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Unity 3D Shows How Anyone Can Be a Game Designer

/ Source: TechNewsDaily

LOS ANGELES ― Technology has leveled the playing field in many industries, making it possible for amateurs and enthusiasts to compete or collaborate with professionals in ways that would have been impossible even a decade ago.

The latest industry to experience this revolution is games. Thanks to a wave of new products that simplify and streamline the game-development process, an aspiring game maker no longer needs a degree, a big team or a job at a major development house to make professional-grade games for others to enjoy.

One of the most prominent services to push this kind of innovation is the Unity game engine.

"We as a company have always focused on what we call the democratization of game development, making high-quality tools available at a very affordable cost to the widest range of developers," Brian Bruning, director of developer relations at Unity Technologies, told TechNewsDaily in an interview at the E3 gaming expo.

Unity 3D is a game design tool that allows users to create game environments, scripting, storylines, and events in a simple software kit. Unity makes it possible for developers of all skill levels to make a great game. That includes developers who aren't professionals … yet.

"We've seen a lot of hobbyist game programming, and we're excited by that. A lot of innovation happens from that core. But even more importantly, that core of students and hobbyists and weekend coders, they feed the next generation of game developers," Bruning said. "Some are just in it for the fun of it. They have their day jobs and they just want to see what they can do.

"We've seen some guys that created companies around what they did one weekend and are now bringing that game to market."

Tools from Unity and other services are fueling a rapidly growing interest in amateur game design. A year and a half ago, Unity released a free version of its game design tool. Since then, the number of downloads has jumped from around 7,000 to well over 500,000, with a consistent user base of 150,000 each month. While major studios such as EA are using Unity because it is such a fully featured creation tool, a large portion of its users are not professionals. They're just like you or someone you know: a person with a great idea and the will to see it through.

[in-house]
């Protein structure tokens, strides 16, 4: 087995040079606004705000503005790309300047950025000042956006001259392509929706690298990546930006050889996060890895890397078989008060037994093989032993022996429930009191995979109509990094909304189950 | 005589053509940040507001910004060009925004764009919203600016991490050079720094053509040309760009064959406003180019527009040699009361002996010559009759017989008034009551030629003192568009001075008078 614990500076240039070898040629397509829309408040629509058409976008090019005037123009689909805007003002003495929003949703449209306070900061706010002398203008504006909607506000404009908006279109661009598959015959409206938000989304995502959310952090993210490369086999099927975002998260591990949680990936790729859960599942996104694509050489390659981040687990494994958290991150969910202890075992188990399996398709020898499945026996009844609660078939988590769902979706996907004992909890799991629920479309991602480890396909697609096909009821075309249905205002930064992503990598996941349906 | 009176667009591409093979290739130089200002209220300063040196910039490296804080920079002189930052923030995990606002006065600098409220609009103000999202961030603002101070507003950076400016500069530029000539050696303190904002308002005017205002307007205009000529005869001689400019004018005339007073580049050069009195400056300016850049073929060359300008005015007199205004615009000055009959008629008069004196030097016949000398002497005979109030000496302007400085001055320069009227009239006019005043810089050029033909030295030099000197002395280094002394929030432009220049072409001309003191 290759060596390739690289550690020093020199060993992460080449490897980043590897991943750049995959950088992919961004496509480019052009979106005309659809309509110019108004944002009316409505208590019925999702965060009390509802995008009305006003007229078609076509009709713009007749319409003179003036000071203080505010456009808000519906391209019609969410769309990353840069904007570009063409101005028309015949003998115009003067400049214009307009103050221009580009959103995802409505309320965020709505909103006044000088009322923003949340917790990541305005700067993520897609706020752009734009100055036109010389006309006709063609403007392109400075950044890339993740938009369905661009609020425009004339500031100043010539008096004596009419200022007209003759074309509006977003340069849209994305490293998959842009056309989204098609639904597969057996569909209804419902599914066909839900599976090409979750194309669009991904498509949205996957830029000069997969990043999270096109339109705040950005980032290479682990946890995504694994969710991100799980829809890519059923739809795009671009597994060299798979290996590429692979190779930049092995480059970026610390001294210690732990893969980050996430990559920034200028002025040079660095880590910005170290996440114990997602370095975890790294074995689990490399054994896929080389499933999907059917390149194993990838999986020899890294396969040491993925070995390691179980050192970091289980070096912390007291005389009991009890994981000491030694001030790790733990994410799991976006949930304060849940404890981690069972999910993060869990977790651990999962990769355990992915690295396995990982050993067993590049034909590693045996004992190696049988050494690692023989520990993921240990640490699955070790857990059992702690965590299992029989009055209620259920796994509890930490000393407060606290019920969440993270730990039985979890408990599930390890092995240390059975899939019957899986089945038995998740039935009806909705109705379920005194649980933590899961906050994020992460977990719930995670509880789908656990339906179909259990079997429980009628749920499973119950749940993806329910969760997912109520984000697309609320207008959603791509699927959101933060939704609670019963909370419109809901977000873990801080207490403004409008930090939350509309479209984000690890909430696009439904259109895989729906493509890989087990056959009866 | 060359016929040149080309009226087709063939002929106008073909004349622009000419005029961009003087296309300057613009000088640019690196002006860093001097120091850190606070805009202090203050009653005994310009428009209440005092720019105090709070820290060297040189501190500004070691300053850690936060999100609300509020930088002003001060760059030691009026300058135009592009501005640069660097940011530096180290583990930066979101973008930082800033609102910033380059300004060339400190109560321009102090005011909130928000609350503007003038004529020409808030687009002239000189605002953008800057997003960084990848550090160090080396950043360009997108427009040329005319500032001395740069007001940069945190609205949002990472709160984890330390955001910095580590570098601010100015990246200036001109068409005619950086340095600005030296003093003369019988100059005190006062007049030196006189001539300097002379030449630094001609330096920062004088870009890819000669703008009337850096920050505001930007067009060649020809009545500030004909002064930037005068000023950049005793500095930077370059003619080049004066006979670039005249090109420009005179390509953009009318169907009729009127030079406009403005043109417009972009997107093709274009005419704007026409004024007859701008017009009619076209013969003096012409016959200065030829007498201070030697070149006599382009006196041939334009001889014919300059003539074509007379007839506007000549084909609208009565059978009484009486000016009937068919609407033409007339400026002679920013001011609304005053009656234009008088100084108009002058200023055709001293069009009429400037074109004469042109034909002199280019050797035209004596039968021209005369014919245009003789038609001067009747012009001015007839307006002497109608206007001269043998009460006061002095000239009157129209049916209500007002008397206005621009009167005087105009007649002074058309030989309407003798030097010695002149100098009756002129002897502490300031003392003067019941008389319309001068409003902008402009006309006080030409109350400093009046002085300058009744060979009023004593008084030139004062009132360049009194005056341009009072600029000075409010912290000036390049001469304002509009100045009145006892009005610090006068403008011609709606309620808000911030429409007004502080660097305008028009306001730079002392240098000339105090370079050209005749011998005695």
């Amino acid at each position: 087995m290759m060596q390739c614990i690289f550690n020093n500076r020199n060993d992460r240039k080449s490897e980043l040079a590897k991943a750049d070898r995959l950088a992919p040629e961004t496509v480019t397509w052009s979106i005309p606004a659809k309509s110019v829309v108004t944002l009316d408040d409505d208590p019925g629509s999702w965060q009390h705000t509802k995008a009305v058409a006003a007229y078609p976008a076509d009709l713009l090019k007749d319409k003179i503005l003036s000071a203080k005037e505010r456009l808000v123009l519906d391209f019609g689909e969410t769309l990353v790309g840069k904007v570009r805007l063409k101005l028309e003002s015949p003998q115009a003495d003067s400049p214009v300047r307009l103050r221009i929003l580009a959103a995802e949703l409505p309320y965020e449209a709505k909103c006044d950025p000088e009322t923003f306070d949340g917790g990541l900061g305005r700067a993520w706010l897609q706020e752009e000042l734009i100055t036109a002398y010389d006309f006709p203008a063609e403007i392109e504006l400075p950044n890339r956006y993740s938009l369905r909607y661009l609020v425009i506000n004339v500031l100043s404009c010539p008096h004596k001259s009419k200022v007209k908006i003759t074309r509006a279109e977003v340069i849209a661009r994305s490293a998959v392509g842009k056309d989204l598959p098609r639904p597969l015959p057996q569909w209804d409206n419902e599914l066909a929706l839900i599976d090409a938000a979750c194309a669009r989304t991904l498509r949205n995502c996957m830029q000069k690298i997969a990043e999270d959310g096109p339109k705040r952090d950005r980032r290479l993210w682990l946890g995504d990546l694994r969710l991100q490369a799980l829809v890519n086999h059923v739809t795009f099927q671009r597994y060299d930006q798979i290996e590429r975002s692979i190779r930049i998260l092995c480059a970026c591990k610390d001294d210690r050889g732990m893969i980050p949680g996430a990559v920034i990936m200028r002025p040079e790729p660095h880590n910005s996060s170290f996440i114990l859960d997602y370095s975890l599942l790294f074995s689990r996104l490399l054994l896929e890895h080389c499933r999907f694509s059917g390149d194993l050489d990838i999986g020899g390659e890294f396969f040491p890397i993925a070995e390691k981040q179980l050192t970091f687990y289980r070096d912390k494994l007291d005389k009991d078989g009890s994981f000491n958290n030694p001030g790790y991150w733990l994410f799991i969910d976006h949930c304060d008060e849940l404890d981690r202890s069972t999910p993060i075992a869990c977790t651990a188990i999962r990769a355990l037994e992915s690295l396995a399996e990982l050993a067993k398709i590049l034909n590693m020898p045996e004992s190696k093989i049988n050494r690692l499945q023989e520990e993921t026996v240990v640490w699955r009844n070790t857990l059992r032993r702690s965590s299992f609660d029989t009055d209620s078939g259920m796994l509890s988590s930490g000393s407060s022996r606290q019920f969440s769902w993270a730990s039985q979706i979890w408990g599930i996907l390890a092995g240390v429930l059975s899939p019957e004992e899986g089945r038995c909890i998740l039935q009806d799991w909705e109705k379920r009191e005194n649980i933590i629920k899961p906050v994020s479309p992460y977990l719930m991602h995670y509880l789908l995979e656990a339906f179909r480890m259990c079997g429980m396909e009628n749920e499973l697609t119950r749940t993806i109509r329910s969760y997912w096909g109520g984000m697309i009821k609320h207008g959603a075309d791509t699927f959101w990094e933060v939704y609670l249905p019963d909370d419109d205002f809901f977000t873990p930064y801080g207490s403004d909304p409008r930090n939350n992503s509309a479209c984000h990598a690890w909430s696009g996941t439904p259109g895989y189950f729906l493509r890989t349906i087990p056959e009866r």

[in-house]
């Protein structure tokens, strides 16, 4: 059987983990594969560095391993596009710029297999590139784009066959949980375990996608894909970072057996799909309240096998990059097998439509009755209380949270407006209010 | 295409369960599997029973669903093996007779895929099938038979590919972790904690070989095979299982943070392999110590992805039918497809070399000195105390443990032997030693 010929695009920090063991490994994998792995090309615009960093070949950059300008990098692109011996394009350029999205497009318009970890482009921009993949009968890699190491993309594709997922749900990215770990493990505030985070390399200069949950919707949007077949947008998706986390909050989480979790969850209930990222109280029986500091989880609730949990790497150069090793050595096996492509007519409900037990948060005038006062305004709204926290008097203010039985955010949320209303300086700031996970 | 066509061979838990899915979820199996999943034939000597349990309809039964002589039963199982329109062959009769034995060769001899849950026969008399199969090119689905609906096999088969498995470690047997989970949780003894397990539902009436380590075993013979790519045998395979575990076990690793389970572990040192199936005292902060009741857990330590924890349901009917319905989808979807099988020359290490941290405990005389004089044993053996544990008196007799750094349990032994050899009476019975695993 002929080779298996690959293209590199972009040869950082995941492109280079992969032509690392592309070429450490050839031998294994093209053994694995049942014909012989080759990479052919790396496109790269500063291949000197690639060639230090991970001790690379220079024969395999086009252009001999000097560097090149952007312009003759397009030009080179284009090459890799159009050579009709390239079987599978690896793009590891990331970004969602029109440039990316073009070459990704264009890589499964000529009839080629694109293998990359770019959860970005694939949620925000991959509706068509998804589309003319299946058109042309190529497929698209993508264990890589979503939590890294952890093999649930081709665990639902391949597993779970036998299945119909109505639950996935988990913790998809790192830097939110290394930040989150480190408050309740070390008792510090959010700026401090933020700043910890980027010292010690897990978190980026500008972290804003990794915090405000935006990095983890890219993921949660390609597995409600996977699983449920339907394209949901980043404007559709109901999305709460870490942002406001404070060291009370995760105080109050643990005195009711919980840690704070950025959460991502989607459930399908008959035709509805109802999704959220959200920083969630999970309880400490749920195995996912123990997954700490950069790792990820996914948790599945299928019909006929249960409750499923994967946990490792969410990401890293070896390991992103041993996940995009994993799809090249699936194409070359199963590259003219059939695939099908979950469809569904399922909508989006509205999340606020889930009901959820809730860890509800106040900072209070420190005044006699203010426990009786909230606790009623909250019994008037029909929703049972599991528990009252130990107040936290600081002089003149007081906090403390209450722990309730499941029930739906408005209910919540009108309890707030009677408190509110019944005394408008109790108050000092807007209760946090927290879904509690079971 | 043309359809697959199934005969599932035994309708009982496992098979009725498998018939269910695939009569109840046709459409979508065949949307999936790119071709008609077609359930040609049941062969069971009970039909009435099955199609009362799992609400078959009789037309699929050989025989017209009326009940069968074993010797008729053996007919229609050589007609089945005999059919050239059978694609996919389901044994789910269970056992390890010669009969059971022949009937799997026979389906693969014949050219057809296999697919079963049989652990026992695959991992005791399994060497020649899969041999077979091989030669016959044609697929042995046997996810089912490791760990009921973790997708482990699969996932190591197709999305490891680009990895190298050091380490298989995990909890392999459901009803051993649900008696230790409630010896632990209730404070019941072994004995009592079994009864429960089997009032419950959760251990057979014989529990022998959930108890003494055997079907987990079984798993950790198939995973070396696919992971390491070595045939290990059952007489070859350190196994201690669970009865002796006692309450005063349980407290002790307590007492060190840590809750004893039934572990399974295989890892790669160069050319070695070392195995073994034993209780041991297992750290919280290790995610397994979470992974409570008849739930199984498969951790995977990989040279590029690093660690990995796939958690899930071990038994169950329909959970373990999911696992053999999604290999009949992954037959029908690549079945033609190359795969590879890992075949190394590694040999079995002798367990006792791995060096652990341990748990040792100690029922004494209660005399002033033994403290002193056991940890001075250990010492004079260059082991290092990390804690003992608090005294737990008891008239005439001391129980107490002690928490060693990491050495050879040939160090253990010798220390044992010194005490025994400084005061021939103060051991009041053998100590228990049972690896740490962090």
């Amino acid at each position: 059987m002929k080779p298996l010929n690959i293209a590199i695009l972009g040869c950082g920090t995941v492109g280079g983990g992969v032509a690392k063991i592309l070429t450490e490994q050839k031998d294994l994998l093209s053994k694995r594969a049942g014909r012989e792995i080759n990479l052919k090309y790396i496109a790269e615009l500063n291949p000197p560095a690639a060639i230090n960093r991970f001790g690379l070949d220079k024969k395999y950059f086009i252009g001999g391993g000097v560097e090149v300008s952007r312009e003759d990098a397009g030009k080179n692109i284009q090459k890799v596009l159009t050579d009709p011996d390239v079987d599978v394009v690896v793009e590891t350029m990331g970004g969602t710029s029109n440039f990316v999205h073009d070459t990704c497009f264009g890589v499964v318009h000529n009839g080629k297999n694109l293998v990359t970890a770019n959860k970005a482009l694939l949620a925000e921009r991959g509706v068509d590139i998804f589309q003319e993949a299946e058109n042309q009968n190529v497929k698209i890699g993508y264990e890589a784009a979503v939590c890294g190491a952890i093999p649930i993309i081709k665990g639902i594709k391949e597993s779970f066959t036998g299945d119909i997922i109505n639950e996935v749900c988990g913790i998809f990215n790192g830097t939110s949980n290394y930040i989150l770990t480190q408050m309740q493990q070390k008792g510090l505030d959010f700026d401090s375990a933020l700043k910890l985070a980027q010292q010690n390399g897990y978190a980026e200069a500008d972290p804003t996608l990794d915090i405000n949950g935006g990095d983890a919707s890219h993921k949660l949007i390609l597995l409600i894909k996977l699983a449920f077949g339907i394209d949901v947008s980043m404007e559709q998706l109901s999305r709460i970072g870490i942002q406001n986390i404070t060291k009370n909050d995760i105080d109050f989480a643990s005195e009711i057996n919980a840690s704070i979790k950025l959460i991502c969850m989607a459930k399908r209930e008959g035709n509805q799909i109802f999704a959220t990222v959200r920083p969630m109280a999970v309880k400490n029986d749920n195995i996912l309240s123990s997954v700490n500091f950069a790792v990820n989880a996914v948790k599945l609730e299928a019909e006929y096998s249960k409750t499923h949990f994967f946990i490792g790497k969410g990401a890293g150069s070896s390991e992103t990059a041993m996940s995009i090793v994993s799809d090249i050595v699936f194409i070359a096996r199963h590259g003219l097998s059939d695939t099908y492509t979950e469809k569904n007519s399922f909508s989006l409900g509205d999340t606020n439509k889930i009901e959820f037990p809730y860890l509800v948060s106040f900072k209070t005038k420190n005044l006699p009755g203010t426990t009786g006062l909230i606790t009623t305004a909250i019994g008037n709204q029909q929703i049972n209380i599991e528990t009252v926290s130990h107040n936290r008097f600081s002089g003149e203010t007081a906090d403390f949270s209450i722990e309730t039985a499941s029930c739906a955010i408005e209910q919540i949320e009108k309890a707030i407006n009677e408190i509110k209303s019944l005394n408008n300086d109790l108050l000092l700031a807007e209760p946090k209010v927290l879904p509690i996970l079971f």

In its six-year history, Unity has been used to create over 10,000 games. With the growing interest in mobile gaming, developers are increasingly using Unity for iPhone games. A third of those 10,000 games were made for iOS.

Unity is unique not just for making a game engine that can export to any platform (including Xbox Live Arcade, PlayStation Network, PC, Flash, iOS and Android), but for helping developers market their games.

"We recognize that it's not just about creating a great game, it's how you market and sell the game after it's been created. That's one of the harder parts," Bruning said.

Unity offers a service, called Union, that helps the developers choose the right market and get into closed platforms, such as iOS. Unity takes 20 percent of game revenue; the rest goes directly to the developer.

Another huge hurdle in game design, especially for small teams or individuals, is creating the assets needed for a game, including the audio, character models, textures, physics engine and more. So Unity created a store where designers can both buy and sell their assets.

"There are developers making more money in the asset store than they made on a game," Bruning said. "We see it as a way to help the community build better games. It's just a different approach. We've got a guy who created a whole game using nothing but assets from the asset store. An entire game, which is a big milestone for us."

Unity has even struck deals with major record labels to include popular songs and a large library of background music for sale in the asset store. In other words, Unity isn't just a tool, it's a one-stop shop for game designers.

This versatility has made Unity especially useful in the professional industry.

"You can get pretty deep into it, but it's also very high level, such that an artist or producer can throw something together in order to show his team," Bruning said. "We're seeing this sort of rapid prototyping and collaboration among teams happening a lot more because of the ease of use of Unity."

Rapid prototyping is a prized feature among independent developers and one of the reasons Unity is so widely used in game jams, marathon sessions of game making during which independent developers try to make a complete game in a short deadline.

"Around 30 percent of the submissions for Global Game Jam were built in Unity, because people can create a full, interesting game in 48 hours using our tools," Bruning said.

While the major game publishers are still taking in the vast majority of game revenue each year, Unity is helping independent and amateur developers carve out their own piece of the game market. And in the process, they're democratizing a technical field, showing game lovers everywhere that they too can feel the thrill of seeing their name on a real game.